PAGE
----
While Horton cuts open the cancer of narcissism that has been allowed to fester under the skin of the Body of Christ, His Church, exposing how deep the disease has spread, even to Reformed churches, his prescription for the cure could have been a little more specific. He speaks clearly about presenting the Christ of the Bible, proclaiming a "public truth delivered through an external Word" through "educated leaders who can expound and apply that truth for the benefit of those under their care..." yet he neglects that those who do sit under solid preaching of the True Gospel, with a right balance between Law, Gospel, Gratitude must become vocal amongst their friends, family, neighbors and co-workers who attend these pabulum-feeding churches. Christians must proclaim a Christ-filled Christianity to those around otherwise how will the world know that True Christianity "announces the Good News that God in Christ has saved us now from the condemnation of the law, has dethroned the tyranny of sin, and has delivered us from Satan's oppressive regime."
This book is written in a way that the youngest believer will not drown but perhaps will be spared swimming "in a sea of narcissistic moralism" and the most mature believer will be better equipped to aid the weakened Christians, fed on moralistic and therapeutic me-ology, to a better land flowing indeed with the milk, honey and meat of God's Word.
Nancy A. Almodovar, M. Th.
*Michael Horton is the J. Gresham Machen Professor of Systematic Theology and Apologetics at Westminster Seminary California, President and Co-Host of White Horse Inn Radio Show and Editor in Chief of Modern Reformation Magazine,
This book makes it clear that a new Reformation is needed in the Church today. A Reformation back to biblical principles, away from what we do and back to what God has done and is doing for us.
I would recommend this book to any Christian.
He correctly builds the case that this slippage is towards not any new heresy, but towards old heresies with new names and slogans and personalities: "When our churches assume the gospel, reduce it to slogans, or confuse it with moralism and hype, it is not surprising that the type of spirituality we fall back on is moralistic, therapeutic deism. In a therapeutic worldview, the self is always sovereign. Accommodating this false religion is not love--either of God or neighbor--but sloth, depriving human beings of genuine liberation and depriving God of the glory that is his due." n Dangerous to attach Christ directly, these anti-Christs then believe falsely they can change the Gospel, but in doing so, change the Christ even to the point of taking Him out of the picture. (see the dustcover shot)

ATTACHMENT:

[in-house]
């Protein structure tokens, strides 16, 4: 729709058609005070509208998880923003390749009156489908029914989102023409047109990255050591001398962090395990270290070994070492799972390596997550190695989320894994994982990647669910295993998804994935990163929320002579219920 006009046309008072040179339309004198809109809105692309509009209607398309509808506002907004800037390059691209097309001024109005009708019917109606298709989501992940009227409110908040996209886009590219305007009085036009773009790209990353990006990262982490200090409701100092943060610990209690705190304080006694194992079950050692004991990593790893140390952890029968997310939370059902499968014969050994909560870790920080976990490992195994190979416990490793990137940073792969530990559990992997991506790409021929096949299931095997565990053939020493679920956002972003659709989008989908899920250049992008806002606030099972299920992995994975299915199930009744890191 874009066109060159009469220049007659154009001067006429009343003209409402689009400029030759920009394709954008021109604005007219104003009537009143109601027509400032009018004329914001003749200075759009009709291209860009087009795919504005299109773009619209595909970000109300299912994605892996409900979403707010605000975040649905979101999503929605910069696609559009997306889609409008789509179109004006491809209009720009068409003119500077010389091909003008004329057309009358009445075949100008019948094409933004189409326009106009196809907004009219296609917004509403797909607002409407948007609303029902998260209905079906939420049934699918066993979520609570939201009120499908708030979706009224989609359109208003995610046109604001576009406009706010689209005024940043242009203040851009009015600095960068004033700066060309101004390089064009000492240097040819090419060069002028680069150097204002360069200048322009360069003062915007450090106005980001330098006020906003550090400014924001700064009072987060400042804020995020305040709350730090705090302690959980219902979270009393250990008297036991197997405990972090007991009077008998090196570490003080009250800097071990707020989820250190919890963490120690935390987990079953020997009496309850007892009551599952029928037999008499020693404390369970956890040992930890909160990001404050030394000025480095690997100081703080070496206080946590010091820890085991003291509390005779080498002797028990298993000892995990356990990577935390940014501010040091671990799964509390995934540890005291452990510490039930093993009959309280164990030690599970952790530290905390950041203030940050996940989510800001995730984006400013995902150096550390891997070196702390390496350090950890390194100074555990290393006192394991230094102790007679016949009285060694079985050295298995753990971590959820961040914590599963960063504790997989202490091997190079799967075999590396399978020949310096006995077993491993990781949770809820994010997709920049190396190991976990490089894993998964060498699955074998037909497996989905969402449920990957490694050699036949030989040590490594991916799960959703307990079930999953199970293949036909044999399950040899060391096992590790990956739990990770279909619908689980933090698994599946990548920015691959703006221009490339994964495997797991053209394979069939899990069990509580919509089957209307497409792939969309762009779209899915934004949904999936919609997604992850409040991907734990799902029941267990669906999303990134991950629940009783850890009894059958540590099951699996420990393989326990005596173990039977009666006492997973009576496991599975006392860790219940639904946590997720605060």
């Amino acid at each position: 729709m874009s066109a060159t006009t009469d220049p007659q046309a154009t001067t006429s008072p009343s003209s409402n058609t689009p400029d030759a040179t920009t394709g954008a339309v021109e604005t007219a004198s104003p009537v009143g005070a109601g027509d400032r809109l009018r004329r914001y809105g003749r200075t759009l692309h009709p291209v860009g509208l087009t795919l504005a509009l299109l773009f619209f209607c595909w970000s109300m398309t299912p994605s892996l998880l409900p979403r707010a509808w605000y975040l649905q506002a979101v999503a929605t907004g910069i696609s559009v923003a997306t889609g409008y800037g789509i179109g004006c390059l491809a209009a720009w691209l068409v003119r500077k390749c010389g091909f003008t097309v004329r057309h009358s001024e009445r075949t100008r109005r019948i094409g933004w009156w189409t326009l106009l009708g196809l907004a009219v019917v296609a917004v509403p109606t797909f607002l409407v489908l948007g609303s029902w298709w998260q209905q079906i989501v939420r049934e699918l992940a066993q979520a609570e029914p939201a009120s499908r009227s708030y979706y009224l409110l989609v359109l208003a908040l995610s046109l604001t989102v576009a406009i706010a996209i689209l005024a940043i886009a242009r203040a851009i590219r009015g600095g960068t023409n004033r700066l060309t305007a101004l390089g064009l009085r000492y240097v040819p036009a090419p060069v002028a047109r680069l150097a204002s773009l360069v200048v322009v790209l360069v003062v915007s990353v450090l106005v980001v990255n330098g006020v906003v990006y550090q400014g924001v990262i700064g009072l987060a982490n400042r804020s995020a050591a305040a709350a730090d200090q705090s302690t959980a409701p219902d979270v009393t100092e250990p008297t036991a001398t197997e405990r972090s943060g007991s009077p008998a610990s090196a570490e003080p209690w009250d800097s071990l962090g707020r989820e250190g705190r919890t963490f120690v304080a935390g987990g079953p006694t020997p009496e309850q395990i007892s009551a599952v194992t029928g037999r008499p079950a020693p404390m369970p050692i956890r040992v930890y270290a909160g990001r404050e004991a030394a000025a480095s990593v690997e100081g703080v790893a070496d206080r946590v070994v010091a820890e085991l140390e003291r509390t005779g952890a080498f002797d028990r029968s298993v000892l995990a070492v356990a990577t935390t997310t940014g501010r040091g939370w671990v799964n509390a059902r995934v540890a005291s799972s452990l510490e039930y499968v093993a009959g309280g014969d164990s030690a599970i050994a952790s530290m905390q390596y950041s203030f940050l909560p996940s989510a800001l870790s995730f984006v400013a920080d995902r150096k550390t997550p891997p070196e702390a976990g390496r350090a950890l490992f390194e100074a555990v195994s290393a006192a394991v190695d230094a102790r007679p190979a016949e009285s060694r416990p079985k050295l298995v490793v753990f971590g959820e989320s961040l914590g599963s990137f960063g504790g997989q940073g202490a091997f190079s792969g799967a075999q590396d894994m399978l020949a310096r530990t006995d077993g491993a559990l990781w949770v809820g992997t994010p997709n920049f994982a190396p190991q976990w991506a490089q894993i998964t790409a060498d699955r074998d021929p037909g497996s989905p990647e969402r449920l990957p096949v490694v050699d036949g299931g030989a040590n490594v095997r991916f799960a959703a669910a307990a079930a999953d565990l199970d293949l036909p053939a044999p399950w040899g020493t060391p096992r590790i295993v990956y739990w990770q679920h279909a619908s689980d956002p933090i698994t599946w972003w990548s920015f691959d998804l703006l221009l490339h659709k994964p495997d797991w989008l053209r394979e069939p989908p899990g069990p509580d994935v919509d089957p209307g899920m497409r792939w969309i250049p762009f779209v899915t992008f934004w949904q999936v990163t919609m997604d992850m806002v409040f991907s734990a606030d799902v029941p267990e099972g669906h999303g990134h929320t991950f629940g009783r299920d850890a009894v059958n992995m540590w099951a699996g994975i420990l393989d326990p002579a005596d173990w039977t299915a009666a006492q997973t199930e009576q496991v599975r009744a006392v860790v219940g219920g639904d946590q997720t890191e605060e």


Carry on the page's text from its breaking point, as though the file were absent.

Tendencies of American bred Christianity which is more attuned to sola cultura rather than sola Scriptura evidences itself in confusion of law and gospel, importing of unbiblical methods and paradigms from marketing, management, etc. in Church Growth movement, unbiblical ecclessiology, more focus on the Christian rather than on the Christ, and a fear of the scandal of particularity which the pure gospel preached and the Sacraments properly instituted as mandated are well documented in this work. As he writes: "the Good News concerning Christ is not a stepping-stone to something greater and more relevant."
The excellent wordsmithing is a joy to read, but don't let the smooth and creative turning of the words deceive the reader, Horton has researched his points well and thought through them and thus presents a solid, growing amount of evidence for these charges. Just but one example: "a moralistic religion of self-salvation is our default setting as fallen creatures. If we are not explicitly and regularly taught out of it, we will always turn the message of God's rescue operation into a message of self-help."
He slaps these driftings not onto any one end of the theological range of conservative or liberal, not any one denomination or family of theological inheritance, but finds this cancerous invasion branching out throughout the theological spectrum. His findings indict likely targets such as the Osteen's, Hybels, R. Warren's, Barna's etc., as well what have been more classical, orthodox Christian streams of the Reformation such as us Lutherans. He well provides evidence from their writings, and one can easily pursue this evidence as this reviewer has in the referenced and quoted works and find these charges in abundance unfortunately.
He provides resistance strategy as well that is focused on fixing the problems, which is properly correcting the increasing tendency to make "mission" the overarching dominant in the church, with little effort to make the "message" the "mission" which it should be. This comes with proper practice of the means of grace, rather than means of commitment, and the restoration of the office of the public ministry to be the proclamation of the pure gospel, even in spite of cultural offense and resistance.
I can emphatically recommend this book to be read, digested, discussed and spread. It is much necessary, and will bless the church if heeded.